challenge, I just finished reading Colonel Brandon's Diary by British author Amanda Grange. I readily admit that Colonel Brandon is my favorite male protagonist in Jane Austen's repertoire, a true "knight in shining armor." I chose this book because I wanted to hear his side of the story (grin) and hoped it would be in line with the character that Austen created. I was not disappointed!
The book spans the years 1779 to 1798, and begins when James Brandon (not yet Colonel) is 18 and returning home to Delaford from his studies at Oxford. The book is in diary form and so we read Brandon's own words about what he is feeling and experiencing (at some point I began hearing these words spoken in Alan Rickman's voice!). He is in love with Eliza and hopes to marry her, only to find that his father has betrothed her to his brother Harry (his father is Eliza's guardian), who is already a drunk and libertine (the father hopes for Eliza's money to improve the estate of Delaford and pay his debts). Brandon fights against this, but of course he is defeated and he abandons his studies. He joins the army and is off to India. Four years later, he returns to find that Harry has divorced Eliza and she is in the poor house, dying and with a tiny daughter. Brandon does his best to save his Eliza, but she dies in his arms. He takes charge of Eliza's daughter (also called Eliza) and determines to bring the child up as his ward and protect her.
The diary then progresses into the scenes we know so well from Sense & Sensibility. Brandon meets Marianne and begins to be intrigued with her, then to fall in love with her. We learn of his feelings as the story progresses: his dismay at finding Willoughby "courting" Marianne and falling for his wiles, how he makes himself available during Marianne's illness, and etc. The diary paints a portrait of a man in love wisely biding his time, not daring to hope that Marianne will love him, always on the sidelines making things more comfortable for the Dashwood sisters, always in the wings and ready to serve. Of course we know that in the end, his patience and lovingkindness prevails and Marianne does fall in love with him. I felt myself admiring Brandon even more as I read "his" diary entries.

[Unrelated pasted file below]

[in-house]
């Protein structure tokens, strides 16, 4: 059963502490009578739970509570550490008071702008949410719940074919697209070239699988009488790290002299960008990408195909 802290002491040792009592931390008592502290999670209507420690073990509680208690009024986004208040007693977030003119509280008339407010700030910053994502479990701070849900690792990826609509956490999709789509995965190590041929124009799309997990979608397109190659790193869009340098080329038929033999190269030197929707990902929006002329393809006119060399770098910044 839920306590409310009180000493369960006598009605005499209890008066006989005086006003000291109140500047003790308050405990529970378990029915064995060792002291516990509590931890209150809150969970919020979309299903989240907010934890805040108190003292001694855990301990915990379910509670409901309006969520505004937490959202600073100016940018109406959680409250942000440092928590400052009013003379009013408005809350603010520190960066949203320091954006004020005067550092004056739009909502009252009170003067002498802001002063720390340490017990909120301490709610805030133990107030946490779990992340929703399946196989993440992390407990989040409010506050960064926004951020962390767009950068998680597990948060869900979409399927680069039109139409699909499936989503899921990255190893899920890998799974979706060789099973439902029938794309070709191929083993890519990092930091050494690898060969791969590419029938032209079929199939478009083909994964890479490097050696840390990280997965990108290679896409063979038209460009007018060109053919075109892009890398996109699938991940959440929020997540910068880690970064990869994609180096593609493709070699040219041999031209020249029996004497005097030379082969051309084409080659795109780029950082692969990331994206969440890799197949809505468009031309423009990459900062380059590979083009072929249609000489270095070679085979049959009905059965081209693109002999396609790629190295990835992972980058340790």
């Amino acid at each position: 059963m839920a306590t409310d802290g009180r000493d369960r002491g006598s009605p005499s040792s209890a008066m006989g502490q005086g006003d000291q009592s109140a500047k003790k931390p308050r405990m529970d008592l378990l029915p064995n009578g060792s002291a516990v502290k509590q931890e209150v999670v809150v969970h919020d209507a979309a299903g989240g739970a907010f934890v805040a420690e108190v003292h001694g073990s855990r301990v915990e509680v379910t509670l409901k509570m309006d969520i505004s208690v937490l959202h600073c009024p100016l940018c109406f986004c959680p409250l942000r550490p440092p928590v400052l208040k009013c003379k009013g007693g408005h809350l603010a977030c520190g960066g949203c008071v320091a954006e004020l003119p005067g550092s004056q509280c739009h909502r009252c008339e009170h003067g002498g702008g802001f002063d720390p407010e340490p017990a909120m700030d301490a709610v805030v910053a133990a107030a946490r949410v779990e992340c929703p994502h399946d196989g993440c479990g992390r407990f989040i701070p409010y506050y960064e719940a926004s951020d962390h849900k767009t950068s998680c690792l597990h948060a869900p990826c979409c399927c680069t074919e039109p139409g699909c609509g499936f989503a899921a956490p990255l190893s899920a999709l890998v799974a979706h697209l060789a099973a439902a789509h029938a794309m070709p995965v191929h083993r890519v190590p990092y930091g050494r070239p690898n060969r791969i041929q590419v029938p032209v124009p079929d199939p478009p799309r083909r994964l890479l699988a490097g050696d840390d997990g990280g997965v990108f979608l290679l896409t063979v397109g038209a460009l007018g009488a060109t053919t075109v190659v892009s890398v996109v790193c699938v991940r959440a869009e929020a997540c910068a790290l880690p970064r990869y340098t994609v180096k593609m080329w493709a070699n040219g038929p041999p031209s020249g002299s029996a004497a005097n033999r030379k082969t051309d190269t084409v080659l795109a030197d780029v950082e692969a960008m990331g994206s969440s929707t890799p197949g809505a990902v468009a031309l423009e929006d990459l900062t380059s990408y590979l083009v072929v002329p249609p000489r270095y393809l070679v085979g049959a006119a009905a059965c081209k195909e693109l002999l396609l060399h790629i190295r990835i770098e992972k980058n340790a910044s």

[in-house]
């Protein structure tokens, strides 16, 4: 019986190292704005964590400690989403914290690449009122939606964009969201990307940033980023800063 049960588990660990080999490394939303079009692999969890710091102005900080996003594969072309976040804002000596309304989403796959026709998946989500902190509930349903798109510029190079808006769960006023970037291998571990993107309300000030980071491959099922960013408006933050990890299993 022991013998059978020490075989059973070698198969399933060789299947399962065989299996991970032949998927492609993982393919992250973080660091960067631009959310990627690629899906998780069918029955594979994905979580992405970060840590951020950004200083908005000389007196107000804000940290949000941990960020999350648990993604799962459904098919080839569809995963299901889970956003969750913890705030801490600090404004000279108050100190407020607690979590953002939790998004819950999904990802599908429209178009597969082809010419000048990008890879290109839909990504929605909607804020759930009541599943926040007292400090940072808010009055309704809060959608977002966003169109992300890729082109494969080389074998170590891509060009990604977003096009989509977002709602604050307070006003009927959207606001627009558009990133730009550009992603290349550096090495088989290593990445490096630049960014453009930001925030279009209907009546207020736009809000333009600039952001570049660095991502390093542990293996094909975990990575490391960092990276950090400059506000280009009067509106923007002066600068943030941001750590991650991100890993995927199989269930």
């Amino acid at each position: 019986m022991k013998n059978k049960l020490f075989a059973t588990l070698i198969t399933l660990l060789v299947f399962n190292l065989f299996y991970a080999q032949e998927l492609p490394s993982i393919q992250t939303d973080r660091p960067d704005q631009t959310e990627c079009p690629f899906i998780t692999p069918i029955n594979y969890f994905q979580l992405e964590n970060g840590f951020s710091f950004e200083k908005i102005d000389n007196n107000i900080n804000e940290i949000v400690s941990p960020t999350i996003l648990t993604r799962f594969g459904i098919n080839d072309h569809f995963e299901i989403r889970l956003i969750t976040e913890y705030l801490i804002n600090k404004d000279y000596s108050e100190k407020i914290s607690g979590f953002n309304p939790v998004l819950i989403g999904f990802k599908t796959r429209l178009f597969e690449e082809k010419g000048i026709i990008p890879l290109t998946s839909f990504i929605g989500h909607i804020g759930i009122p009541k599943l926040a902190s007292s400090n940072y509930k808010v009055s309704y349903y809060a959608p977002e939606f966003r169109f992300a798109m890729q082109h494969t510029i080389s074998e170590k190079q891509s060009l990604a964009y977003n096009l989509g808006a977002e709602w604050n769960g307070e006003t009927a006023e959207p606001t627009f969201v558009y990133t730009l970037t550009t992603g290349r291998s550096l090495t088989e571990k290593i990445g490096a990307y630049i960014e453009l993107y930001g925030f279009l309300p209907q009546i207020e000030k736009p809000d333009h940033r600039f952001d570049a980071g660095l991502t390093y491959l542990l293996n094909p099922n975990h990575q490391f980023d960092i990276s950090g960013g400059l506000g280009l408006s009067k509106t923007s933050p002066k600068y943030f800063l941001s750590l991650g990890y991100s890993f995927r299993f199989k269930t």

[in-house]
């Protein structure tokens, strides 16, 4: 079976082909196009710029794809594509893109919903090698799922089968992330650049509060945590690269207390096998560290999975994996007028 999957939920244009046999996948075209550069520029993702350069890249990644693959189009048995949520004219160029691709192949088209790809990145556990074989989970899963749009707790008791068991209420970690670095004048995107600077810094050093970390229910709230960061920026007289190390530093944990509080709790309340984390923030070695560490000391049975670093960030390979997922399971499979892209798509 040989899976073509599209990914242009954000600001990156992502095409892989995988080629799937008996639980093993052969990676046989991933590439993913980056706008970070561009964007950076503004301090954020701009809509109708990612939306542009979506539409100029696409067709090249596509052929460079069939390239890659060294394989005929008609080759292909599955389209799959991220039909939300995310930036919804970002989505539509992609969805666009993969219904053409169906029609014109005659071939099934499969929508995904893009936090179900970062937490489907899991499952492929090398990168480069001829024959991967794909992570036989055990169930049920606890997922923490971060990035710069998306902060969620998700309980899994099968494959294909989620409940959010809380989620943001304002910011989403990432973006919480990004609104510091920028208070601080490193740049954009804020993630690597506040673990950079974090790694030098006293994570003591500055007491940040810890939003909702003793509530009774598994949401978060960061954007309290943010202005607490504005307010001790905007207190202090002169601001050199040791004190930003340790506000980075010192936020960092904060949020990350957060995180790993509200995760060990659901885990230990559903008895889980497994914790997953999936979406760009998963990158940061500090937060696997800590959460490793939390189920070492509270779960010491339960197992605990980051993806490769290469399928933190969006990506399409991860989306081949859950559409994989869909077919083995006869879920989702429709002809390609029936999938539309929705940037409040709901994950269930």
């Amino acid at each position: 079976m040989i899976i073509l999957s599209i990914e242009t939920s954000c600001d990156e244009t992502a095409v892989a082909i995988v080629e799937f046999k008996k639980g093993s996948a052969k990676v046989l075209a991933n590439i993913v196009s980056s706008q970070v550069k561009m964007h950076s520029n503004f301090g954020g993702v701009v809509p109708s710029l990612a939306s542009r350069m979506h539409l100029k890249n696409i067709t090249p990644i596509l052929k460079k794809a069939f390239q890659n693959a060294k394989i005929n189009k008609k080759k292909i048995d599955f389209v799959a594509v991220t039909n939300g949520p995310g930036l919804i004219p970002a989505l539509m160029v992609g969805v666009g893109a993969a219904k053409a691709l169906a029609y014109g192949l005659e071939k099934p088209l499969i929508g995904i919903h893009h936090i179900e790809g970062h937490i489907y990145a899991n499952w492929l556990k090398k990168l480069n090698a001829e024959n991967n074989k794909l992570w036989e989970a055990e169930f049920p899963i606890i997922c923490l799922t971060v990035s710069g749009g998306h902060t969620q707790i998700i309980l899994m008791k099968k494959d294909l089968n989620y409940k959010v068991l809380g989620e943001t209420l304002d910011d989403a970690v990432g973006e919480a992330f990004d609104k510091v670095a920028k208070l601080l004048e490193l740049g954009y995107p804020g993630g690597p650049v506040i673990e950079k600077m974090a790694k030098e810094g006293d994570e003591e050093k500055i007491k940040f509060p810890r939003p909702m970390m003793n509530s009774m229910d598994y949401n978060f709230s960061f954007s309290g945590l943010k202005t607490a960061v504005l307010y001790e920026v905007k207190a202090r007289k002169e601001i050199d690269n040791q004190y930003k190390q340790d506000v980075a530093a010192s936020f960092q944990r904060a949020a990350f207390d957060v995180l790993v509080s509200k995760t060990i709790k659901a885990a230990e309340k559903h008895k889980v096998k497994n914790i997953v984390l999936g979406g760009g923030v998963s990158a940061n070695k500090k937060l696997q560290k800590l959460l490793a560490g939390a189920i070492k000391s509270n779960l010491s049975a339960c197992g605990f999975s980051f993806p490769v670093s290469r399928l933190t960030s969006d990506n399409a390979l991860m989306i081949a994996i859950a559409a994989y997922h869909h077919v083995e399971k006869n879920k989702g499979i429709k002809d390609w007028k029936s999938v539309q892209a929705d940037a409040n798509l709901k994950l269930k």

The contrast between Willoughby and Brandon is even more stark in this diary than it is in S&S. We are shown a more thorough portrait of Willoughby in his seduction of Eliza. We see the contrast between Brandon, loving Marianne for herself, and Willoughby, lusting after Marianne and wanting her for only one thing--sex. In fact, often I thought of Willoughby as a 21st century man, wanting to satisfy himself and not caring about women as persons. The book ends with the marriage of Brandon and Marianne, a wiser, more mature Marianne who has evolved into a loving woman who values the sensibility of a caring, loving man.
I recommend this book to anyone who is interested in Brandon's inner life. Amanda Grange's writing is true to the Austen story and she includes lots of detail that makes the diary come alive. It is not flowery or showy (like some modern Regency writers) and I really respect that, as Austen's writing is straightforward and austere in places. Grange is to be commended for writing a male diary very successfully! I look forward to reading her other diaries soon!
Colonel Brandon's Diary by Amanda Grange. Berkley Books, New York, 2008. ISBN 9780425227794.